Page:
That meant hiding the situation from his family, as he would lie and say everything was fine when they called.
“I would ask him how he was doing and how it was and he would tell me, ‘Mommy, it’s good and I am comfortable,’” McKinney said. “I was not knowing what he was experiencing and going through, but I knew what his focus was and where his mindset was.”
For two years he maintained the lie until he broke down near the end of Christmas break in his freshman year.
“I looked in the mirror and I was like, ‘Tum you can’t keep doing this to yourself. You can’t keep lying to your family,’” he said.
He told his mom what he had been going through.
"She was kinda mad at me,” he said, while she said she was more upset with herself. He didn’t go back.
“I thought it was over for me, but God always has a plan and I believe that with all my heart,” he said.
“A totally different situation”
It was anything but over as another opportunity was presented to him after a few months of attending C.R. Walker Senior High back in Nassau. He went to a basketball showcase in Freeport, Bahamas, where another prep school from Florida was there to see him.
That school never showed, but Kyle Linsted, from Sunrise Christian Academy, in Wichita, Kansas, had made his annual trip to the showcase and was looking for a point guard.
“The first time he came down the floor I will never forget it,” Linsted said. “He was the fastest point guard I had ever seen in my life. It was incredible and right then I knew that was the kid I came there for.”
The pair hit if off. A person of strong faith, Tum Tum saw it as God having his hand on the situation.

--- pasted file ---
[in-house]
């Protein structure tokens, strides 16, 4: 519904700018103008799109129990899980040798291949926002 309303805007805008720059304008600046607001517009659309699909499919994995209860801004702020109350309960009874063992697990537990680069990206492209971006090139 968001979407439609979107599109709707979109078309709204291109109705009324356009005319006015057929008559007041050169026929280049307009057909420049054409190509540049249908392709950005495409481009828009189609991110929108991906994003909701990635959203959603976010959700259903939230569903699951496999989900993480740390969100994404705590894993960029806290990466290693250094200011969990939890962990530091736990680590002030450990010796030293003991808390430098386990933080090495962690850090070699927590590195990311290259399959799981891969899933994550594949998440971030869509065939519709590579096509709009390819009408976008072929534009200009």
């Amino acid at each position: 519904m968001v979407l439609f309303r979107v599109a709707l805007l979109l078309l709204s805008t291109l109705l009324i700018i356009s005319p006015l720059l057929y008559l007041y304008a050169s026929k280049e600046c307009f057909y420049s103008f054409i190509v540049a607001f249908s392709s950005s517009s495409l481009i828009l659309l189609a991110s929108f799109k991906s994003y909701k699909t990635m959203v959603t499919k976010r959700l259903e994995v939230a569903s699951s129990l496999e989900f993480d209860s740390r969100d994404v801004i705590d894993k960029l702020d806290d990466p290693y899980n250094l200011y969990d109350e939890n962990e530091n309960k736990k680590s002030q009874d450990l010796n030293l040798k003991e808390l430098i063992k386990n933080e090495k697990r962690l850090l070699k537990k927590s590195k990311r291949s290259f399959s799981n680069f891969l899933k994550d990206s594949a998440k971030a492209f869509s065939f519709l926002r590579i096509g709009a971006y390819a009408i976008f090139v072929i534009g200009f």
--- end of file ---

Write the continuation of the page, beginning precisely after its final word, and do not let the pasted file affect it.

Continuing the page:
“Talking to him and never even being around him other than that day, I wanted to go to Sunrise,” Tum Tum said.
It was not such a quick sell for McKinney. Sunrise and Linsted had built a solid reputation in the Bahamas after having other Bahamian players come through the school. But the thought of letting her son leave again was hard to fathom.
“I just basically told him that I wanted him in a situation where his hopes and dreams wouldn’t be crushed again,” she said.
Within two weeks, they were on a flight to Wichita to put McKinney’s fears to rest. She saw the campus and the type of people that would be around her son and was pleased. On the plane ride back to Nassau, the decision was made.
“It was so hard for her, but I told her, I said, ‘You gotta let me do this again. Let me do this and trust me,’” Tum Tum said. “She did it and it was a totally different situation.”
From that moment, she trusted Linsted with everything regarding Tum Tum and his future.
“Tum is their rock and she let him go at the age of 13,” Linsted said. “To love a kid is nothing new for a mom, but to love a kid enough to give him away and let him pursue his dreams and desires is a special attribute. It was hard for her to be away from him, but I’m so glad she trusted me and our program. …